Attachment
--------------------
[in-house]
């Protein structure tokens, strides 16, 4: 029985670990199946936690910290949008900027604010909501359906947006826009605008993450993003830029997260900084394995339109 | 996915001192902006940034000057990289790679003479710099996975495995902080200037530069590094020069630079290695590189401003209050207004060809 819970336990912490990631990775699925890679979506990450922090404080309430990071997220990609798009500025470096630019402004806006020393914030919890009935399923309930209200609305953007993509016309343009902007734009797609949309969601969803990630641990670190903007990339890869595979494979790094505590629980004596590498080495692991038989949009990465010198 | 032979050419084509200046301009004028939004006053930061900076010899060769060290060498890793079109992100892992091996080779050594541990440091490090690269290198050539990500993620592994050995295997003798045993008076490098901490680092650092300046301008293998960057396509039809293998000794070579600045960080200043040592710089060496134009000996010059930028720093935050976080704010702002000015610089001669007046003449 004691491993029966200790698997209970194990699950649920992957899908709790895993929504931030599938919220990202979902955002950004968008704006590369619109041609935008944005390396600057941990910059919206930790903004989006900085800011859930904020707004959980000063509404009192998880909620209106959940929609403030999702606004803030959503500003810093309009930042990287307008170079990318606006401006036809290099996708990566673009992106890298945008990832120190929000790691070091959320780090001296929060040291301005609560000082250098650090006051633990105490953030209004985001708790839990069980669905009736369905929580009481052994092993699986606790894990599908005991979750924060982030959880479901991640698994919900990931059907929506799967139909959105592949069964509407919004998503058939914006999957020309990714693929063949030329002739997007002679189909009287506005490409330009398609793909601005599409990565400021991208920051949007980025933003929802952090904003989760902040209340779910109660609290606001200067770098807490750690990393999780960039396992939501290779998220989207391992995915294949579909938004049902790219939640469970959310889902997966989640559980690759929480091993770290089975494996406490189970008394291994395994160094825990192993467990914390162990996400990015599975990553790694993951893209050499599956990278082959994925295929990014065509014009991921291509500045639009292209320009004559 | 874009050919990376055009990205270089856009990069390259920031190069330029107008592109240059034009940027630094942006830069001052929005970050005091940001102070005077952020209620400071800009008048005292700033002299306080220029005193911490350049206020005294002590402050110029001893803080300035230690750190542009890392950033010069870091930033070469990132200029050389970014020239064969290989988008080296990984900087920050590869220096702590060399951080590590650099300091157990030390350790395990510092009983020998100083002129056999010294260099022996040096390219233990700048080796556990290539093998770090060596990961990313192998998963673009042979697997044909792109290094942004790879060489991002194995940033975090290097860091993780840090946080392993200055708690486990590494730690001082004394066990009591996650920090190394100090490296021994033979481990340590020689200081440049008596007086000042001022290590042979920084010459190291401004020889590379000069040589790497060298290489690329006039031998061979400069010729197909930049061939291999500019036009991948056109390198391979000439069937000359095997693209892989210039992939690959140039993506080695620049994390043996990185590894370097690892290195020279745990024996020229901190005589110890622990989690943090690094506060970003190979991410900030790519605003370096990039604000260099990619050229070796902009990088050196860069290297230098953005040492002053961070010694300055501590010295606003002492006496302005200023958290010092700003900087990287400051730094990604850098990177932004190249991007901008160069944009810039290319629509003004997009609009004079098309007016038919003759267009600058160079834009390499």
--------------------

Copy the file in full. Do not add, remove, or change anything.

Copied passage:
[in-house]
């Protein structure tokens, strides 16, 4: 029985670990199946936690910290949008900027604010909501359906947006826009605008993450993003830029997260900084394995339109 | 996915001192902006940034000057990289790679003479710099996975495995902080200037530069590094020069630079290695590189401003209050207004060809 819970336990912490990631990775699925890679979506990450922090404080309430990071997220990609798009500025470096630019402004806006020393914030919890009935399923309930209200609305953007993509016309343009902007734009797609949309969601969803990630641990670190903007990339890869595979494979790094505590629980004596590498080495692991038989949009990465010198 | 032979050419084509200046301009004028939004006053930061900076010899060769060290060498890793079109992100892992091996080779050594541990440091490090690269290198050539990500993620592994050995295997003798045993008076490098901490680092650092300046301008293998960057396509039809293998000794070579600045960080200043040592710089060496134009000996010059930028720093935050976080704010702002000015610089001669007046003449 004691491993029966200790698997209970194990699950649920992957899908709790895993929504931030599938919220990202979902955002950004968008704006590369619109041609935008944005390396600057941990910059919206930790903004989006900085800011859930904020707004959980000063509404009192998880909620209106959940929609403030999702606004803030959503500003810093309009930042990287307008170079990318606006401006036809290099996708990566673009992106890298945008990832120190929000790691070091959320780090001296929060040291301005609560000082250098650090006051633990105490953030209004985001708790839990069980669905009736369905929580009481052994092993699986606790894990599908005991979750924060982030959880479901991640698994919900990931059907929506799967139909959105592949069964509407919004998503058939914006999957020309990714693929063949030329002739997007002679189909009287506005490409330009398609793909601005599409990565400021991208920051949007980025933003929802952090904003989760902040209340779910109660609290606001200067770098807490750690990393999780960039396992939501290779998220989207391992995915294949579909938004049902790219939640469970959310889902997966989640559980690759929480091993770290089975494996406490189970008394291994395994160094825990192993467990914390162990996400990015599975990553790694993951893209050499599956990278082959994925295929990014065509014009991921291509500045639009292209320009004559 | 874009050919990376055009990205270089856009990069390259920031190069330029107008592109240059034009940027630094942006830069001052929005970050005091940001102070005077952020209620400071800009008048005292700033002299306080220029005193911490350049206020005294002590402050110029001893803080300035230690750190542009890392950033010069870091930033070469990132200029050389970014020239064969290989988008080296990984900087920050590869220096702590060399951080590590650099300091157990030390350790395990510092009983020998100083002129056999010294260099022996040096390219233990700048080796556990290539093998770090060596990961990313192998998963673009042979697997044909792109290094942004790879060489991002194995940033975090290097860091993780840090946080392993200055708690486990590494730690001082004394066990009591996650920090190394100090490296021994033979481990340590020689200081440049008596007086000042001022290590042979920084010459190291401004020889590379000069040589790497060298290489690329006039031998061979400069010729197909930049061939291999500019036009991948056109390198391979000439069937000359095997693209892989210039992939690959140039993506080695620049994390043996990185590894370097690892290195020279745990024996020229901190005589110890622990989690943090690094506060970003190979991410900030790519605003370096990039604000260099990619050229070796902009990088050196860069290297230098953005040492002053961070010694300055501590010295606003002492006496302005200023958290010092700003900087990287400051730094990604850098990177932004190249991007901008160069944009810039290319629509003004997009609009004079098309007016038919003759267009600058160079834009390499």